Authors report on a patient with monoclonal gammopathy who was misdiagnosed as multiple myeloma and treated with alkylating agent, melphalan. The patient developed myelodysplasia and eventually died of disease complications. The coexistence of myelodysplasia and monoclonal gammopathy and/or multiple myeloma is well known from the literature. The chemotherapy induced secondary myelodysplasia provides a much poorer outcome than that in the two conditions apart from each other.
Authors also present a FISH method successfully applied on plastic embedded archive bone marrow samples for the detection of chromosome alterations.
Authors emphasize the importance to follow guidelines when giving chemotherapy, especially melphalan, which is a known inducer of secondary myelodysplasia and leukemia. The FISH method for the detection of chromosome abnormalities described here on archive acrylate embedded bone marrow samples might update earlier findings that have been thought to be lost for scientific workup.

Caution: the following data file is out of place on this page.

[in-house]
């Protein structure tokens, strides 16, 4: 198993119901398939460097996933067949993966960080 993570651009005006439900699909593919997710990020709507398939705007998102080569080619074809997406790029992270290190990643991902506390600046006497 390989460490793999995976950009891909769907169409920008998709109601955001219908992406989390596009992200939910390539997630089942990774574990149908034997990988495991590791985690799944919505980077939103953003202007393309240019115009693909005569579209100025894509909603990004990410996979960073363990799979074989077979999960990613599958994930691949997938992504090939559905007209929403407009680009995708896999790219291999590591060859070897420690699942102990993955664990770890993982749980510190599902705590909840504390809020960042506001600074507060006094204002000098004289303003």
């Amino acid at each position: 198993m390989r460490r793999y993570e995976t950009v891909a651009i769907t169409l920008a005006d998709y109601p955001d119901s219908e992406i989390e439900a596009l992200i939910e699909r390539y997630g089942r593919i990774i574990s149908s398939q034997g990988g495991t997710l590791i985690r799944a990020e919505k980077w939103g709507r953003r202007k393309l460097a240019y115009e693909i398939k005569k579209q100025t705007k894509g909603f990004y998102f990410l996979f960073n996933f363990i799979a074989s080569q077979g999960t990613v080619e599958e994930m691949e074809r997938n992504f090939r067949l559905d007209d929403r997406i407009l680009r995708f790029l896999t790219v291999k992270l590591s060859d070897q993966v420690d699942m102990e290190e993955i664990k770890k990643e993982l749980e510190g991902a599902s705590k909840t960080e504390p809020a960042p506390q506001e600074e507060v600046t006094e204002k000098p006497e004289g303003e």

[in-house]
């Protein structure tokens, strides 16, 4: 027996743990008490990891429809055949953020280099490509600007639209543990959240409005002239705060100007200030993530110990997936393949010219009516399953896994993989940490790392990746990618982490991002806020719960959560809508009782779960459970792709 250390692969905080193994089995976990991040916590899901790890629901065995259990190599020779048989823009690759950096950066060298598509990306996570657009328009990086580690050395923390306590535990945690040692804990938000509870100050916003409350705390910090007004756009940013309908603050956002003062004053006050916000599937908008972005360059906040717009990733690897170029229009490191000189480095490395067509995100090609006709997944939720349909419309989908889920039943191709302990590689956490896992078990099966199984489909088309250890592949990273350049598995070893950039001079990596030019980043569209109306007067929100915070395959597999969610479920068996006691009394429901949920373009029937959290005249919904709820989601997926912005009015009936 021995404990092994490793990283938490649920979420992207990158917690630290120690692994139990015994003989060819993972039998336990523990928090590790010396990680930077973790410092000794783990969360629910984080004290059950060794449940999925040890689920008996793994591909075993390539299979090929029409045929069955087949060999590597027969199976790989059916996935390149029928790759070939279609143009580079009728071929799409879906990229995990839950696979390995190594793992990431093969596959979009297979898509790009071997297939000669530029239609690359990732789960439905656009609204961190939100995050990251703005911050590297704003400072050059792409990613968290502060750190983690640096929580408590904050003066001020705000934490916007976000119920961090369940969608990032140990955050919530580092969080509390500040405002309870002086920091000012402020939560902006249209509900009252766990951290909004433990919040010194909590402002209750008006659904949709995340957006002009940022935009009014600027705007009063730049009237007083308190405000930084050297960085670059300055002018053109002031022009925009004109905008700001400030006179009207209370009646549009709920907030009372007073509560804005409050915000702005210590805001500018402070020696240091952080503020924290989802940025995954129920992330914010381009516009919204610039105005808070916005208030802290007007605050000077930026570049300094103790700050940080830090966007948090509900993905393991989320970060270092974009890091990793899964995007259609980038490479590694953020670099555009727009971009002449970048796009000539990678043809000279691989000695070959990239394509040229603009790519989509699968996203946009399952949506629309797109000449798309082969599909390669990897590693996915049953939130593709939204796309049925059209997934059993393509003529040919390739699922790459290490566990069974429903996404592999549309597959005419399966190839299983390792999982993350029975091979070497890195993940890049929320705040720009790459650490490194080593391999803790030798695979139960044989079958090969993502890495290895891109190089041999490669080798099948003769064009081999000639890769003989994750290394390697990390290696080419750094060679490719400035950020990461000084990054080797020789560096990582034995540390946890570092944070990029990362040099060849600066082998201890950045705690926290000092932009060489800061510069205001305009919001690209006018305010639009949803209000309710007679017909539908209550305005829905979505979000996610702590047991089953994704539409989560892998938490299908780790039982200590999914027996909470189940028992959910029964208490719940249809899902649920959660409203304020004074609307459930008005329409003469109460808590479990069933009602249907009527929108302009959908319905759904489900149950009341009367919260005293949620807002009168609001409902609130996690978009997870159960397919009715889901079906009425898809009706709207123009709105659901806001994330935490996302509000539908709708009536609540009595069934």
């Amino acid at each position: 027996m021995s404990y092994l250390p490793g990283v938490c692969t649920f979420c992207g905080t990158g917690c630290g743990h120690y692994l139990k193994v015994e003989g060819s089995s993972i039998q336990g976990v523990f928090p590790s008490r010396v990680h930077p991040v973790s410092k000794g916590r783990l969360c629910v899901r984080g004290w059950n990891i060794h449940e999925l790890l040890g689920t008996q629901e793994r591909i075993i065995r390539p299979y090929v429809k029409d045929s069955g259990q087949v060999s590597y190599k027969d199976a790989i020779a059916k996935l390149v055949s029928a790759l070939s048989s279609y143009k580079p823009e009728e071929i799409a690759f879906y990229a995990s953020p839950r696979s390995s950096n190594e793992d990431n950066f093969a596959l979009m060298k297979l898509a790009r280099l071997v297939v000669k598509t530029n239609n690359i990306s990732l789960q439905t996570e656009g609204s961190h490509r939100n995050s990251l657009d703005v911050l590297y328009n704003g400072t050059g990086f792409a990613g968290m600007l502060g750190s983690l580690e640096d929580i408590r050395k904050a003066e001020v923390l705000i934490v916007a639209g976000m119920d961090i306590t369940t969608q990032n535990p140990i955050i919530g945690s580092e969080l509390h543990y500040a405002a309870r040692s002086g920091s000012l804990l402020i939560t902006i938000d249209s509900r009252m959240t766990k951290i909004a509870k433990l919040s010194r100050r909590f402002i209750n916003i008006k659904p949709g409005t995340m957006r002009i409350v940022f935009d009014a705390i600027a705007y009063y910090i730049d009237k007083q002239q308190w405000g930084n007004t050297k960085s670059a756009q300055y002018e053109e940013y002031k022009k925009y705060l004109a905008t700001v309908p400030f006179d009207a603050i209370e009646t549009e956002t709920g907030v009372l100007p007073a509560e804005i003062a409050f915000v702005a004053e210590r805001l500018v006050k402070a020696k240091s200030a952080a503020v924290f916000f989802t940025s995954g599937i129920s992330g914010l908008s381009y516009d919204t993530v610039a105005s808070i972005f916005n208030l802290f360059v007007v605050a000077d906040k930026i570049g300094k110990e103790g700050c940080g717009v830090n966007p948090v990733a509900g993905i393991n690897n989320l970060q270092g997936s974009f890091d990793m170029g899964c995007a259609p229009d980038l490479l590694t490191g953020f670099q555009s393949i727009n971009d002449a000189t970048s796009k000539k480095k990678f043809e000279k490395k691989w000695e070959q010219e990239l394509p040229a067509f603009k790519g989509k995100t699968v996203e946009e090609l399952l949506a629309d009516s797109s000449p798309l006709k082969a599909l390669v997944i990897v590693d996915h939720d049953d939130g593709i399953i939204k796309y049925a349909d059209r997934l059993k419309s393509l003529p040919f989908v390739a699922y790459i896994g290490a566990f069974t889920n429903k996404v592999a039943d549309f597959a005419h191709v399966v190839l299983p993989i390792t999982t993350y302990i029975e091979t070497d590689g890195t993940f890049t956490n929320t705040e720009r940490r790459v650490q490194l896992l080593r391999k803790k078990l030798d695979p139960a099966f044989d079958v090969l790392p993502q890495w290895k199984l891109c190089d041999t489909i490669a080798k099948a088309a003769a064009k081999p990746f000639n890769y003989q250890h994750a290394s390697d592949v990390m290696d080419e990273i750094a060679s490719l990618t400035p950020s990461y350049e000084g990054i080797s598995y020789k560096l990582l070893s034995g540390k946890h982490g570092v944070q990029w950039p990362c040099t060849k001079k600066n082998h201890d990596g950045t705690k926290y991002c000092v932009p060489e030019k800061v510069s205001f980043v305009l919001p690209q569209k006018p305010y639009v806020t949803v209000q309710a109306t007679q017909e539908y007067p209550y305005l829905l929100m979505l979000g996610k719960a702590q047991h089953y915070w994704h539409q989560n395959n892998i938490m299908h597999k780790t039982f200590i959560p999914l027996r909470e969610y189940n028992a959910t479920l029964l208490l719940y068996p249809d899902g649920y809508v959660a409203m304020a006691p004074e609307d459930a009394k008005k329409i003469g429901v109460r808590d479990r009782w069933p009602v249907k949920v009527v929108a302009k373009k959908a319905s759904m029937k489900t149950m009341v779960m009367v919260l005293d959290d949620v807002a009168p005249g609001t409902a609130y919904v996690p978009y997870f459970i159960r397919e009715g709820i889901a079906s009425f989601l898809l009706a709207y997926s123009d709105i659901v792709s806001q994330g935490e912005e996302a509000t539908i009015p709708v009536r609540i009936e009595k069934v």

Mori, M., Abe, T., Takei, T. et al.:
The significance of myelodysplasia in untreated patients with multiple myeloma. Rhinosho-Keutsueki, 1992,
Takei T., 'The significance of myelodysplasia in untreated patients with multiple myeloma' (1992) 33Rhinosho-Keutsueki: 662-665.
Takei T.The significance of myelodysplasia in untreated patients with multiple myelomaRhinosho-Keutsueki199233662665)| false